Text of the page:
Real Life Action Hero: Guillermo "El Coco" Farinas

Following the lead of Wilt Chamberlain, Adam vacated his native Philadelphia for Los Angeles following decades of acclaim and short shorts. He firmly believes that, when it comes to the opportunity for change, we’re on the goal line with bases loaded and no fouls to give. He also finds inspiration in mixed sports metaphors.

Guillermo “El Coco” Farinas is afraid of one thing.   

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Despite being a real-life superhero, El Coco remains close to his humble Cuban home. (Photo:Desmond Boylan/REUTERS)

It’s not war; he fought one in Angola and was decorated for bravery.

It’s not the Cuban government; Farinas made his name speaking out against the communists in power, with 11 years in prison to prove it.  

It’s not a slow, excruciating death, which he’s encountered time and time again in no less than 23 hunger strikes.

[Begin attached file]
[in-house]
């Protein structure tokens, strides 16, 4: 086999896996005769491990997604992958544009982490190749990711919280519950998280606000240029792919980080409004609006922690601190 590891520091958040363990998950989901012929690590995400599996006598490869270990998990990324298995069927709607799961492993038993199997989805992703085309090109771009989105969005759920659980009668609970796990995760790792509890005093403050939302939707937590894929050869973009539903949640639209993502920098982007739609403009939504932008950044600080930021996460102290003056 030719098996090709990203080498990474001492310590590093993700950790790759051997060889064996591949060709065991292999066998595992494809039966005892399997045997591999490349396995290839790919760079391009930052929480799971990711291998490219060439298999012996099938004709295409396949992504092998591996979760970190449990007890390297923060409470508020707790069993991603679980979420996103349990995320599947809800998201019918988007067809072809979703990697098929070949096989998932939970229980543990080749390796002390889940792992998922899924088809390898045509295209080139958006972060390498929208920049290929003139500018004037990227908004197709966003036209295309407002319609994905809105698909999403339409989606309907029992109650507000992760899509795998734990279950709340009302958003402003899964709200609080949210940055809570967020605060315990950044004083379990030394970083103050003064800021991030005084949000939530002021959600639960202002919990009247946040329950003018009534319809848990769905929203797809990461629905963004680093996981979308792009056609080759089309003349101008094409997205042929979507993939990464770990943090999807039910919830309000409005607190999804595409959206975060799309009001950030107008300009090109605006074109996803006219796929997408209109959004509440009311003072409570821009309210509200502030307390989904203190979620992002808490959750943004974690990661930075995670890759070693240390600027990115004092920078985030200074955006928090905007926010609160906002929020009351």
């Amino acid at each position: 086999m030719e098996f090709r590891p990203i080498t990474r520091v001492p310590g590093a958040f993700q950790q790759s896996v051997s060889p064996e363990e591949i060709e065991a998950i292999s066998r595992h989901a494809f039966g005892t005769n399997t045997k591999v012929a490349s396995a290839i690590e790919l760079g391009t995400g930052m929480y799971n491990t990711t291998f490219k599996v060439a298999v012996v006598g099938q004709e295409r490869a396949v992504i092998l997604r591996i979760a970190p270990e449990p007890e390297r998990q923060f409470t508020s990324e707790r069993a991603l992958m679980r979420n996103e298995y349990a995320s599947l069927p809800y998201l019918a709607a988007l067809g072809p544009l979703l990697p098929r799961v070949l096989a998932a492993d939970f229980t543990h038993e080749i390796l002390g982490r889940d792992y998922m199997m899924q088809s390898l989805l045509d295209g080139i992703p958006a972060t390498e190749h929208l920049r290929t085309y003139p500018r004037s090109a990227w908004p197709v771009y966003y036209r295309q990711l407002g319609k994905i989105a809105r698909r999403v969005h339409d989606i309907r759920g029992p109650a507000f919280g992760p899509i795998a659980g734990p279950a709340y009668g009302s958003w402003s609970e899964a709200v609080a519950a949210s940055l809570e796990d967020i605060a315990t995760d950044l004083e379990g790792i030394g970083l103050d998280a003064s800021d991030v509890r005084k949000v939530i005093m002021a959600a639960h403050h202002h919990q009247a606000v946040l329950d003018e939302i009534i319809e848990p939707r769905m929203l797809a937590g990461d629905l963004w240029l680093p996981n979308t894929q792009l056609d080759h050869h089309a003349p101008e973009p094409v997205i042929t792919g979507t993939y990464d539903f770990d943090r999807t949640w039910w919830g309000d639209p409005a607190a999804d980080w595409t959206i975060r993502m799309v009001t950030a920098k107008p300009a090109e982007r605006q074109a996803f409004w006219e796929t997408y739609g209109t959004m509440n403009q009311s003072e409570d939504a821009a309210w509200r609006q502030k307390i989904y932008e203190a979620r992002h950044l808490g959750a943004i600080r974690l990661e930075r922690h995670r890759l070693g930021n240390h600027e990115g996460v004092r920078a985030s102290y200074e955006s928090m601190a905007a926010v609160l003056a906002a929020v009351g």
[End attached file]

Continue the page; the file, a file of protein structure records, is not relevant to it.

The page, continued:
The one thing that scares El Coco is defeat.  

"The only fear I have is of failing the Cuban people and the campaign for democracy in Cuba,” he says.

With his long record in the ring of political dissent, it’s probably easier to list the battles that backed El Coco down than the wars he’s waged.

At last count, that number remains zero.

From the trenches of Angola’s civil war to the confines of Cuban jails to hospital wards where intravenous machines forced life into the career hunger striker, Farinas has been left frail, wounded and scarred. His gallbladder's gone, and anticoagulants keep his blood from clotting; chalk it up to a life in protest.

But at 48, El Coco's nothing if not determined. His last hunger strike, inspired by the death of fellow dissident Orlando Zapata, lasted 134 days and ended in the release of 52 political prisoners in Cuba.

Today, Farinas added Europe's 2010 Sakharov Prize for Freedom of Thought to his resume of humanitarian awards.

More than 6 billion people crowd the planet, all born to stay busy doing one thing or another until time runs out. Only a fraction make it their life’s work to help those starved of food, water, and human rights. They, like Farinas, are true action heroes.

For the remaining percentage lucky enough to trade 40 hours a week for a little joie de vivre and a foothold in the middle class, fear not. It’s easy to don a cape and become a Wonder Woman or Man of Steel in your own right.

Unfortunately, it’s easier still to stay a supervillain: just do nothing.

Farinas lives in Santa Clara, the central Cuban city of his birth.

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